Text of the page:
1. Well, even with the equipment the way tapes degrade makes it likely that a lot of these recordings have become unusable anyhow. Transferring from analog to digital is, if you really get down to it, a process of freeing the information from the media, albeit at a cost of setting a fixed resolution.

      1. Nice way to put it.

        Hopefully these days the resolution isn’t so much an issue; I think we’re at the point where we should all be thinking, bugger MP3s, it’s time to go FLAC.

        The issue of player support has largely disappeared since people started keeping their favourite tunes on their smartphones, and if the approved iPhone software doesn’t support FLAC, there’s always jailbreaking.

  4. I remember wanting one of these pretty badly, back in the day, for recording class lectures and little voice memos to myself. (I probably would have needed an accessory microphone for the class notes.) Couldn’t afford it, though. Can’t say that I even thought about it after I got my first PDA with a digital recording function.

  5. These were actually pretty common in law enforcement up until very recently. Cheap, durable, reasonable record time and long battery life kept them around even once digital recorders became the go to tool. Basically just for redundancy’s sake. “If this digital recorder gets fucked up then this nigh indestructible and idiot simple tape recorder from 1988 will save me”. 

    1.  They were better for evidence too.  Easier to control a discrete object with a chain of custody label and testify that you personally removed a brand new cassette from the wrapper, loaded the machine and then took that object and that alone and had possession of it at all times etc.

      Chain of custody is massively important, just ask the prosecutor in the OJ trial.

  6. I have a high end cassette player from the 1980’s (the ones with the complicated name). It has dual capstans which makes a world of difference. I still have about 700 tapes with a ratio of about 70-30 with “pre-recorded” tapes being the 30%. Most of those sound alright, but it is hard to get a cheap tape to sound well.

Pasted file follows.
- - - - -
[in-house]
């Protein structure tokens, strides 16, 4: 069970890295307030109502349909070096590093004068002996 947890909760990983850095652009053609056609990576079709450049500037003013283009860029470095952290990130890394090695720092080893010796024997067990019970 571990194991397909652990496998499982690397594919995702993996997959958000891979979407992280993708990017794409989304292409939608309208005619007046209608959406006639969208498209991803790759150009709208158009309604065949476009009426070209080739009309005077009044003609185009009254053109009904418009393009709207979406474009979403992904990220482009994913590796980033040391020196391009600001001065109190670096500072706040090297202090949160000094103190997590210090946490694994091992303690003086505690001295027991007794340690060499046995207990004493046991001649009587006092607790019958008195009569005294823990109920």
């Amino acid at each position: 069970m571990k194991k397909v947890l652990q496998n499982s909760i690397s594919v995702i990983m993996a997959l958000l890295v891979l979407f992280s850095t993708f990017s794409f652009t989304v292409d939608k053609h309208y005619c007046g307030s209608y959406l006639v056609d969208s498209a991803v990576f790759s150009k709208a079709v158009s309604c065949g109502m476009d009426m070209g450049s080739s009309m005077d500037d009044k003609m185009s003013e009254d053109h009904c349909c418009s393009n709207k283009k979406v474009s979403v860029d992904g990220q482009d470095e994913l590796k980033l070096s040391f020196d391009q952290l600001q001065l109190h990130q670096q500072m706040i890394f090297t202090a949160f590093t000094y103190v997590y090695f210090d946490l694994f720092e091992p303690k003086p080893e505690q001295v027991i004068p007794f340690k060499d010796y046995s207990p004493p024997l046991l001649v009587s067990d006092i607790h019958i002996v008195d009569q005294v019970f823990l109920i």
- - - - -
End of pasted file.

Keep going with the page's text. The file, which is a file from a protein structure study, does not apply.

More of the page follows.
I’ll keep them until the tape player dies, I guess. One element of my collection of tapes are copies of radio programs and simulcasts.
    I do have a handful of sealed tapes waiting to be used.

  7. i still have the bigass tape drive from my trs-80. it still works great. it weighs about a pound and a half and could easily be used to decapitate a zombie, and it would still work after that. huzzah 1980’s tech!

  8. actually, I found that cassettes had a longer life outside of the 1st world nations, partly because they were sturdy, a known quantity, required less power / no internet and people just didnt have the cash to go all fruity with digital music. I think this is an indicator of how long it’s taken for people in 3rd world nations to be able to afford the chance to change their music devices.

    1. I’ve been under the impression that flash drives are very common for music in the developing world – we tend to expect developing nations to follow the same path we did, just a few steps behind, but they tend to leapfrog things that aren’t necessary. In Ghana you can find street vendors who will jack your USB drive into their computer and load it up with music for a small price. Then people have those car stereos with a USB jack on them hooked up as jukeboxes, and whoever wants to play their music can just plug their drives in. Way easier than tapes, no moving parts, and way more density of storage.

      1. That’s so cool.

        Sounds like they might be a step ahead in actually utilising the available tech; IME only a small proportion of smartphone users have them loaded with tunes.

  9. They still make cassette player up to up to 2012? My goodness, some business are not worth investing. Sony should streamline their business and focus on a handful of core products.

    1.  There was still a strong market. Some folks aren’t very good with change, and actively try to stop learning things until they’re forced to. In the last few weeks I’ve had to explain what a DVD is three times, and the other month had someone ask where the music on cassette was.

  10. The first sentence made me morn the loss of an old friend. The second made me realize that Its OK to let go of a technology that I haven’t needed for at least a decade.

  11. People are misreading the headline here, are Sony STILL going to continue to make regular cassette Walkman players (i.e. not the ones with recording function)?

  12. Honestly what I never understood for a product line like this is the need to keep making it.  It’s not like a car where you need to update it.  It’s a tape player, I’m pretty sure the technology pinnacled out in the mid 90’s or earlier.   Just fire up the production line, run some numbers and figure out about how many you’ll sell over the next decade or so and build them.  Then you can stick them in a warehouse and sell them as needed.  That has to be way cheaper than running a production line at low capacity for years on end.  (All that is assuming they are not running near capacity anyway.)